Petitioner worked full time (between 30 and 40 hours each week) for the corporation in 1975, 1976, and 1977, and at least until sometime during 1978. Thereafter, he worked only part time, usually on Friday and Saturday nights. Petitioner continued to work part time for the corporation at least through 1979 and probably until 1980 or 1981.17 He

15 The record does not indicate when petitioner stopped working for the corporation. In fact, it is not clear that he did. Portions of the testimony of petitioner and his son imply that petitioner stopped working for the corporation for a period of time and then returned to work approximately 1 month after the redemption, at the son's request. However, none of the witnesses, including petitioner, himself, directly testified that his employment ended and began again. In contrast, there was an abundance of direct testimony and documentary evidence that petitioner resigned from his corporate positions and abdicated his managerial and check-signing authority. Moreover, there was no diminution in petitioner's salary for 1974 and 1975, the years in which his employment might have been interrupted, from his salary for 1973 and 1976, the preceding and succeeding years.

16 If petitioner or his son had known that petitioner's employment with the corporation after the redemption would create the issues involved in this case, petitioner would not have continued to work for the corporation. Petitioner did not need the job. He could have worked as a painting contractor, as he had before buying the business, and as he did after leaving the corporation's employ. Also, he was receiving the installment payments for his stock. However, the record does not indicate that petitioner or his son sought any tax advice in regard to structuring the transaction. Their attorney, Kelley, was not a tax lawyer, and at the trial he did not know what the tax issues were in this case.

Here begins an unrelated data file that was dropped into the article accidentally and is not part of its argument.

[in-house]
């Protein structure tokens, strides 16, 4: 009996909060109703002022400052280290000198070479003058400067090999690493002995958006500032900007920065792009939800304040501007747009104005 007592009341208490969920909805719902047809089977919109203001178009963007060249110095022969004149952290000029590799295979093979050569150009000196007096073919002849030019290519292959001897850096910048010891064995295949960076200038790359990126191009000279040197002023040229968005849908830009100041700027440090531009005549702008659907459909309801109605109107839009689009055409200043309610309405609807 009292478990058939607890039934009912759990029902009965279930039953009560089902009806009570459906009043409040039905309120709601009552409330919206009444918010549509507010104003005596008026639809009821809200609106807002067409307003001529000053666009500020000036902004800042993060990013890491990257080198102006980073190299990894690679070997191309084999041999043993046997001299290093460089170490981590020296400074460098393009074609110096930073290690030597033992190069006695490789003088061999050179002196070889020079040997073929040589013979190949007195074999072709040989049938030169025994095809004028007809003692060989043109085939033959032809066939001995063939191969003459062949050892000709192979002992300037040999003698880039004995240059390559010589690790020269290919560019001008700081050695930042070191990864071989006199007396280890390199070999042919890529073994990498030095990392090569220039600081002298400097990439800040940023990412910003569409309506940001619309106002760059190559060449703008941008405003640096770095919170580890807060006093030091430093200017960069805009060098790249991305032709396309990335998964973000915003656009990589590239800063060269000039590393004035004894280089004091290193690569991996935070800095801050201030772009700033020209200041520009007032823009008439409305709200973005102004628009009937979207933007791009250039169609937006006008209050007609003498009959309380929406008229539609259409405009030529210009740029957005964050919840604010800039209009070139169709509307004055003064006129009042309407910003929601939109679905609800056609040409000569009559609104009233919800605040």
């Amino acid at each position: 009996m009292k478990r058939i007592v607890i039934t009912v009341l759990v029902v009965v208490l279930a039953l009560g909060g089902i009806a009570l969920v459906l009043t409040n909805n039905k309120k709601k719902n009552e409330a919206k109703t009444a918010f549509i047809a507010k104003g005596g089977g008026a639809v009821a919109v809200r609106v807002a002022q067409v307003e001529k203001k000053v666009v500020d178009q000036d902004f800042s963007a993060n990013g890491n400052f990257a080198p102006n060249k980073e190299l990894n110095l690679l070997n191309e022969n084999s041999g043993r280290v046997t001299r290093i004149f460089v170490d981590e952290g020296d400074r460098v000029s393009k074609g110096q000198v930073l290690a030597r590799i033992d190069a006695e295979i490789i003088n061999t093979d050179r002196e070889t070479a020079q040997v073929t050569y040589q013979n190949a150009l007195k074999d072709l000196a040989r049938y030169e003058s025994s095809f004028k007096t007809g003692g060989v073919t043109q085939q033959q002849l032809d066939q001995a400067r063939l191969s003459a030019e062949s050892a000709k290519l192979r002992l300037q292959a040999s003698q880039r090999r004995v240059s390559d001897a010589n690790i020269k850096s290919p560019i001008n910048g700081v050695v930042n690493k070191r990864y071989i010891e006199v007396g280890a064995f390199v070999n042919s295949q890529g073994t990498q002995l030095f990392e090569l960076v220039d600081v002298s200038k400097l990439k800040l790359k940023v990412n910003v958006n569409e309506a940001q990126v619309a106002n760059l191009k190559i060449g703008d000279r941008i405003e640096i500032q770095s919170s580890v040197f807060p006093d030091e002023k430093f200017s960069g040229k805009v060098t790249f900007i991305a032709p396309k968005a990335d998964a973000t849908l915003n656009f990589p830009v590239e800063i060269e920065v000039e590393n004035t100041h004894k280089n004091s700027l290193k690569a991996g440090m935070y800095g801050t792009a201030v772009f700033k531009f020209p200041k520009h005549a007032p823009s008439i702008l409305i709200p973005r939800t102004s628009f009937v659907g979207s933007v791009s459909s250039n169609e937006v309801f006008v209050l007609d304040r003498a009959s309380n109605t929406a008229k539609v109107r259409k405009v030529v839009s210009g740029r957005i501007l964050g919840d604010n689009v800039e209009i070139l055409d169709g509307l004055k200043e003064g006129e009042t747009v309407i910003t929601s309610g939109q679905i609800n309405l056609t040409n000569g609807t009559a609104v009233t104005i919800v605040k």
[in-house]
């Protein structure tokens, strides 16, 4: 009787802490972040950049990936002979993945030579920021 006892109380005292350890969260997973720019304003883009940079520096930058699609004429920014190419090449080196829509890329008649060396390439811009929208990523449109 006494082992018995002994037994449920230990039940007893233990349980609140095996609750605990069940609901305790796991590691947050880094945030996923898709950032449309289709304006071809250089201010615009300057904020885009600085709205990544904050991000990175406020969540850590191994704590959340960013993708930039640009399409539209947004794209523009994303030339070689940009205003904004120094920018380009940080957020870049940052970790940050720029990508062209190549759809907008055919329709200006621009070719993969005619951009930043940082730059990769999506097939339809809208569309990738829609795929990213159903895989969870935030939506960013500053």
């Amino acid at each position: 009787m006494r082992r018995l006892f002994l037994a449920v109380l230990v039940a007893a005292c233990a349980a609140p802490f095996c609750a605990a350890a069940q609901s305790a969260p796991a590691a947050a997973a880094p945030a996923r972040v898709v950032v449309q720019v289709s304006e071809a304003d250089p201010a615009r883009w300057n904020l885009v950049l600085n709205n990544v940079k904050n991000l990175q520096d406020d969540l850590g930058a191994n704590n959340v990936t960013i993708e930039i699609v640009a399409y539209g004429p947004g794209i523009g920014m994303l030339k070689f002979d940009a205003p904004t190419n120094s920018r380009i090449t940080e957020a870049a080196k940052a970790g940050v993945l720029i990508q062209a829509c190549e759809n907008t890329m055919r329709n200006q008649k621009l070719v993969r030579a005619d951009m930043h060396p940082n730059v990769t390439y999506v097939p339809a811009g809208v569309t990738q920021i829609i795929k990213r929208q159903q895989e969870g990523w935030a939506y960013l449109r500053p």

17 Petitioner testified that he worked part time for about his last 3 years with the corporation. Petitioner also testified that he worked for the corporation until "probably [19]80,

stopped working for the corporation after suffering a heart attack while on vacation in Texas.

During 1975 through 1979, the corporation paid petitioner the following annual salaries:

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The corporation did not pay petitioner any bonuses during these years. The record does not indicate whether petitioner received any salary from the corporation in 1980 and 1981. See note 17 supra.

Throughout his employment after the redemption, petitioner's responsibilities primarily involved handling the cash register in the restaurant.18 During that time period, petitioner's son suffered from a number of physical ailments. He had continuing back problems, 19 sometimes suffered severe migraine headaches, and also had high blood pressure. At some point, he became addicted to prescribed drugs.20 These physical ailments sometimes caused petitioner's son to be absent from the business.21 Nonetheless, at

[19]81, somewhere in there." He indicated that his tax returns would show the facts, but his returns for 1980 and 1981 are not in the record. On rebuttal, his son testified that petitioner stopped working for the corporation in the summer of 1979. We find as a fact that petitioner was employed by the corporation at least until the summer of 1979, and probably until 1980 or 1981, about coterminous with the period of the installment payments from the corporation. The son sold the business in 1982.